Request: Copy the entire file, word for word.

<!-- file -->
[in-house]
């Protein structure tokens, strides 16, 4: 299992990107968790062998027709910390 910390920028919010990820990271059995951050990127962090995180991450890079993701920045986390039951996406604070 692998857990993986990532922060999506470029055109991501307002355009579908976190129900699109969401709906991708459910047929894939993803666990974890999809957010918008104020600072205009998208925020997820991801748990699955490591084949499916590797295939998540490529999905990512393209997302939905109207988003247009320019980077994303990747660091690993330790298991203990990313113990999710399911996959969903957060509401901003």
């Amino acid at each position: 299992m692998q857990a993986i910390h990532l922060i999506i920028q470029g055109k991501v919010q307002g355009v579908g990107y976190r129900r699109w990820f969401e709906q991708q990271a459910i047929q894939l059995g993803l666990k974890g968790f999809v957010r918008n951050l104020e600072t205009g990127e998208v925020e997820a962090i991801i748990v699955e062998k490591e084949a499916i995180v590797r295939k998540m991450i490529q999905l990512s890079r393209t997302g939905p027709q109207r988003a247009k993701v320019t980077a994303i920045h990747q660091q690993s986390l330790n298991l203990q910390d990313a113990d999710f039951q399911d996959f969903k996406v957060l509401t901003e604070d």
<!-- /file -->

[in-house]
């Protein structure tokens, strides 16, 4: 299992990107968790062998027709910390 910390920028919010990820990271059995951050990127962090995180991450890079993701920045986390039951996406604070 692998857990993986990532922060999506470029055109991501307002355009579908976190129900699109969401709906991708459910047929894939993803666990974890999809957010918008104020600072205009998208925020997820991801748990699955490591084949499916590797295939998540490529999905990512393209997302939905109207988003247009320019980077994303990747660091690993330790298991203990990313113990999710399911996959969903957060509401901003």
């Amino acid at each position: 299992m692998q857990a993986i910390h990532l922060i999506i920028q470029g055109k991501v919010q307002g355009v579908g990107y976190r129900r699109w990820f969401e709906q991708q990271a459910i047929q894939l059995g993803l666990k974890g968790f999809v957010r918008n951050l104020e600072t205009g990127e998208v925020e997820a962090i991801i748990v699955e062998k490591e084949a499916i995180v590797r295939k998540m991450i490529q999905l990512s890079r393209t997302g939905p027709q109207r988003a247009k993701v320019t980077a994303i920045h990747q660091q690993s986390l330790n298991l203990q910390d990313a113990d999710f039951q399911d996959f969903k996406v957060l509401t901003e604070d």